Emerging patterns in marine nitrogen fixtion

Relative N2 fixation and information on the prevailing limiting nutrient are shown in each area by the fill colour 
and outline, respectively, and the source and relative strength of dust sources are shown by the size of the grey 
arrows. The diazotrophic species that dominate in each basin are indicated, with other types noted if they are 
found at high abundance in specific environments. Much of the abundance data available come from late spring–early 
autumn in each hemisphere, when higher overall abundances are expected. Robust seasonal data sets of diazotroph 

biomass are only available for limited locations, so it isjkjlkkk

less clear how the global patterns may change 

temporally. DDA, diatom diazotroph association; EQ, equator.
Relative N2 fixation and information on the prevailing limiting nutrient are shown in each area by the fill colour and outline, respectively, and the source and relative strength of dust sources are shown by the size of the grey arrows. The diazotrophic species that dominate in each basin are indicated, with other types noted if they are found at high abundance in specific environments. Much of the abundance data available come from late spring–early autumn in each hemisphere, when higher overall abundances are expected. Robust seasonal data sets of diazotroph biomass are only available for limited locations, so it is less clear how the global patterns may change temporally. DDA, diatom diazotroph association; EQ, equator.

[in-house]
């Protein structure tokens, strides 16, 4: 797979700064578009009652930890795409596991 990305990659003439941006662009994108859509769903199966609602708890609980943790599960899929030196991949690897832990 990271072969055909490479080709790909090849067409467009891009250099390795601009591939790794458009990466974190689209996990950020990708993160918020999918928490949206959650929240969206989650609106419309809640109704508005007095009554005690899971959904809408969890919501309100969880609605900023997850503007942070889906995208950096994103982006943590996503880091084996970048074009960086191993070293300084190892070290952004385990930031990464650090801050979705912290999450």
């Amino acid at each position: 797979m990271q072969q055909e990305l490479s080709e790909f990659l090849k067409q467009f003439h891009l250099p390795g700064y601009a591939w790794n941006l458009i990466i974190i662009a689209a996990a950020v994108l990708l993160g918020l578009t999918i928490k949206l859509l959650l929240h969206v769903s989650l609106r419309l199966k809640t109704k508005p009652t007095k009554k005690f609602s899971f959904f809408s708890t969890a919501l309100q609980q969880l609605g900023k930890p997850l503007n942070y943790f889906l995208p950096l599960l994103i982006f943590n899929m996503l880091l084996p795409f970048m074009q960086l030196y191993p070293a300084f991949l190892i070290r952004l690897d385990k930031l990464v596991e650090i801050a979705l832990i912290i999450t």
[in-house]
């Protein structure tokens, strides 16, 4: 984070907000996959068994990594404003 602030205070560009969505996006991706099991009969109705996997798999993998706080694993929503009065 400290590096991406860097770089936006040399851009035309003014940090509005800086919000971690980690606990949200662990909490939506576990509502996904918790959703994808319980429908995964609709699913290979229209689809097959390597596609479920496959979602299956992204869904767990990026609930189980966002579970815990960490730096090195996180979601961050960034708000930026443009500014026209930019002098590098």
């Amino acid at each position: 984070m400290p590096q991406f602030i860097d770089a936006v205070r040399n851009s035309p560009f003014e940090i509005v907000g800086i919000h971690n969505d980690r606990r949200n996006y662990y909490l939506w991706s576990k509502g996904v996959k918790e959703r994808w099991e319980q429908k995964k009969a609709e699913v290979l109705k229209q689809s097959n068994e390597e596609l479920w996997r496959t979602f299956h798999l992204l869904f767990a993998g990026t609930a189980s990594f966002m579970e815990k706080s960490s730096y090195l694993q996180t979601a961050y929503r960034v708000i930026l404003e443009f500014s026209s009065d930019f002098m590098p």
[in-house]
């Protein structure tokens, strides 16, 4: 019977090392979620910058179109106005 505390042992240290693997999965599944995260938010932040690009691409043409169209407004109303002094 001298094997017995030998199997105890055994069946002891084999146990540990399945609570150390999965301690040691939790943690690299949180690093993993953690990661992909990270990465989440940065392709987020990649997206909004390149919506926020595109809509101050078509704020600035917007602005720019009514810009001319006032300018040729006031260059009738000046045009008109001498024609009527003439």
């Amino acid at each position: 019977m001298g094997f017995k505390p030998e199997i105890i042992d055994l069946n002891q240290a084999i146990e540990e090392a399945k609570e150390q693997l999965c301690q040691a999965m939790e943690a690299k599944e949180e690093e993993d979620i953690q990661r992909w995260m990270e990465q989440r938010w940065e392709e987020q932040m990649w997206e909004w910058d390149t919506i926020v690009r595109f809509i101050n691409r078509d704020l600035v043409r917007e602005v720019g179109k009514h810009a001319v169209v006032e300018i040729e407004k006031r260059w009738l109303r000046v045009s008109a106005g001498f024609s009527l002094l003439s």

Key Points:
  • N2 fixation in the ocean is an important process that contributes to the biological sequestration of CO2 in the deep ocean.
  • There are different types of marine diazotrophs (including heterotrophic bacteria), but those that are known to contribute to marine N2 fixation are: members of the genus Trichodesmium, which are non-heterocystous, filamentous cyanobacteria; the unicellular cyanobacteria UCYN-A and Crocosphaera watsonii; free-living heterocystous species such as Nodularia spp. and Anabaena spp.; and the heterocystous diatom symbiont Richelia intracellularis. Although all of these are cyanobacteria, it is predicted that N2 fixation in UCYN-A is dependent on organic C (that is, UCYN-A is a secondary producer), whereas the others are primary producers.
  • The temperature defines the boundaries of where each type of organism can be found, and the deposition of dust (and in the case of the Baltic Sea the runoff from land), the nutrient supply and the internal cycling of nutrients control which nutrients (Fe or P) will be limiting to diazotrophs. Diazotrophs have developed a number of physiological adaptations to deal with both types of nutrient limitation.
  • Fe and P also seem to control the distribution of diazotrophic species in the major ocean basins, with the high Fe areas of the North Atlantic Ocean and Arabian Sea hosting high abundances of Trichodesmium spp., whereas the North and South Pacific Ocean and South Atlantic Ocean seem to be dominated by unicellular cyanobacterial diazotrophs. 
  • The distribution of diazotrophic species is important, and different morphological and physiological types have the potential to affect the mode of transfer of newly fixed N into the food web and the sequestration of atmospheric CO2 in the deep sea.
  • Research is now focusing on how increased atmospheric CO2 affects N2 fixation, and on the search for N2 fixation in waters where it has not been previously considered: that is, lower-temperature waters and waters with measureable amounts of fixed inorganic N. High CO2 can increase N2 fixation in Trichodesmium spp. and C. watsonii.